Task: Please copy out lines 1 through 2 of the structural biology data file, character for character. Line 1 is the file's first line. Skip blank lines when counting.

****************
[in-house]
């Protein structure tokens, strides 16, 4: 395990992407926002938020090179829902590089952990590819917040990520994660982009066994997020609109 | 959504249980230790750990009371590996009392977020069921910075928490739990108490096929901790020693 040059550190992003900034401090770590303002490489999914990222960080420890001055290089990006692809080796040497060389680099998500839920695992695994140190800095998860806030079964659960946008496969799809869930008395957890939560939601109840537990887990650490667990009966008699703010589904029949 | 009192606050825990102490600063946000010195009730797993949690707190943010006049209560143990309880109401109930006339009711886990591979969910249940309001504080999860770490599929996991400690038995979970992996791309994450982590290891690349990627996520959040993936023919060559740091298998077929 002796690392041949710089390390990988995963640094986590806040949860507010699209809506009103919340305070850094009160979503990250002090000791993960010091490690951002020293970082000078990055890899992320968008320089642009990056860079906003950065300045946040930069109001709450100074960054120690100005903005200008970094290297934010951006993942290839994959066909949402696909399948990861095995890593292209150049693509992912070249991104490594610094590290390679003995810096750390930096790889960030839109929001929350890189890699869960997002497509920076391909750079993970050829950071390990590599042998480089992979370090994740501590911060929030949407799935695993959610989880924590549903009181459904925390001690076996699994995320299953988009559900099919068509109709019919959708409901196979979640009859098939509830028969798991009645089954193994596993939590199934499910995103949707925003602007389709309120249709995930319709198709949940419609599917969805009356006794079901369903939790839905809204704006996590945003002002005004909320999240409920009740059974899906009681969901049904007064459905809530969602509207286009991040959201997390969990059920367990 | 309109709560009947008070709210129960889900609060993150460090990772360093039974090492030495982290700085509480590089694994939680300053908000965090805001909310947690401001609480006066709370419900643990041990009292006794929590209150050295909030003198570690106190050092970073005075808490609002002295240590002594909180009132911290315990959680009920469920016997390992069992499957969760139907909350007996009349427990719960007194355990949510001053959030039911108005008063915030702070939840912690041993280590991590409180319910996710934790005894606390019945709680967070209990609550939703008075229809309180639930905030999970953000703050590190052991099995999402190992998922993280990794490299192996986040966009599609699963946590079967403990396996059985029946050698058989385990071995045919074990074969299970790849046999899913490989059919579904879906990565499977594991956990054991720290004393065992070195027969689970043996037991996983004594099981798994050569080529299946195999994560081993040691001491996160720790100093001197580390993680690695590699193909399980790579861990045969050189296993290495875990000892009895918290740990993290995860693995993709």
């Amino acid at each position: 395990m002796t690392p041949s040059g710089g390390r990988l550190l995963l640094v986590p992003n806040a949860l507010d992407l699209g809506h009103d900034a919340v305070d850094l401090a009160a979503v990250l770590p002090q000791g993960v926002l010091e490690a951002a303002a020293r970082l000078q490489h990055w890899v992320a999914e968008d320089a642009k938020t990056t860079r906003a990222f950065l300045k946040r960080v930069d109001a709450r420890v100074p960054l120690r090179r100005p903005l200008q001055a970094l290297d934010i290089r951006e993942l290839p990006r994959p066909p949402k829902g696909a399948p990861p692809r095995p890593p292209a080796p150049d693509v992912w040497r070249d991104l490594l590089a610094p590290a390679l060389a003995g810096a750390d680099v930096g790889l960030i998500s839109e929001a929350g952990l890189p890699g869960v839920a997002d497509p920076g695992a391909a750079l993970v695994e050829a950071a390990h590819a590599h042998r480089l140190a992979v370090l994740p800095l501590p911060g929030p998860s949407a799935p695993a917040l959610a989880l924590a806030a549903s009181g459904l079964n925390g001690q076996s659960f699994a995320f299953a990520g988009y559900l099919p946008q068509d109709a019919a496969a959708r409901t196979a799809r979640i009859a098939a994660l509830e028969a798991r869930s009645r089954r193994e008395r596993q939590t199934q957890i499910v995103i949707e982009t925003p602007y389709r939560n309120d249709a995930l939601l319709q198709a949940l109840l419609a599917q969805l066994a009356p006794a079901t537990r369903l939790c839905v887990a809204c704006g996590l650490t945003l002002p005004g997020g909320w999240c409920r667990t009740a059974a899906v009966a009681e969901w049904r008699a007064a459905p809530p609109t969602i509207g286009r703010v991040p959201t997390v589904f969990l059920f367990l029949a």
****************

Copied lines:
[in-house]
């Protein structure tokens, strides 16, 4: 395990992407926002938020090179829902590089952990590819917040990520994660982009066994997020609109 | 959504249980230790750990009371590996009392977020069921910075928490739990108490096929901790020693 040059550190992003900034401090770590303002490489999914990222960080420890001055290089990006692809080796040497060389680099998500839920695992695994140190800095998860806030079964659960946008496969799809869930008395957890939560939601109840537990887990650490667990009966008699703010589904029949 | 009192606050825990102490600063946000010195009730797993949690707190943010006049209560143990309880109401109930006339009711886990591979969910249940309001504080999860770490599929996991400690038995979970992996791309994450982590290891690349990627996520959040993936023919060559740091298998077929 002796690392041949710089390390990988995963640094986590806040949860507010699209809506009103919340305070850094009160979503990250002090000791993960010091490690951002020293970082000078990055890899992320968008320089642009990056860079906003950065300045946040930069109001709450100074960054120690100005903005200008970094290297934010951006993942290839994959066909949402696909399948990861095995890593292209150049693509992912070249991104490594610094590290390679003995810096750390930096790889960030839109929001929350890189890699869960997002497509920076391909750079993970050829950071390990590599042998480089992979370090994740501590911060929030949407799935695993959610989880924590549903009181459904925390001690076996699994995320299953988009559900099919068509109709019919959708409901196979979640009859098939509830028969798991009645089954193994596993939590199934499910995103949707925003602007389709309120249709995930319709198709949940419609599917969805009356006794079901369903939790839905809204704006996590945003002002005004909320999240409920009740059974899906009681969901049904007064459905809530969602509207286009991040959201997390969990059920367990 | 309109709560009947008070709210129960889900609060993150460090990772360093039974090492030495982290700085509480590089694994939680300053908000965090805001909310947690401001609480006066709370419900643990041990009292006794929590209150050295909030003198570690106190050092970073005075808490609002002295240590002594909180009132911290315990959680009920469920016997390992069992499957969760139907909350007996009349427990719960007194355990949510001053959030039911108005008063915030702070939840912690041993280590991590409180319910996710934790005894606390019945709680967070209990609550939703008075229809309180639930905030999970953000703050590190052991099995999402190992998922993280990794490299192996986040966009599609699963946590079967403990396996059985029946050698058989385990071995045919074990074969299970790849046999899913490989059919579904879906990565499977594991956990054991720290004393065992070195027969689970043996037991996983004594099981798994050569080529299946195999994560081993040691001491996160720790100093001197580390993680690695590699193909399980790579861990045969050189296993290495875990000892009895918290740990993290995860693995993709």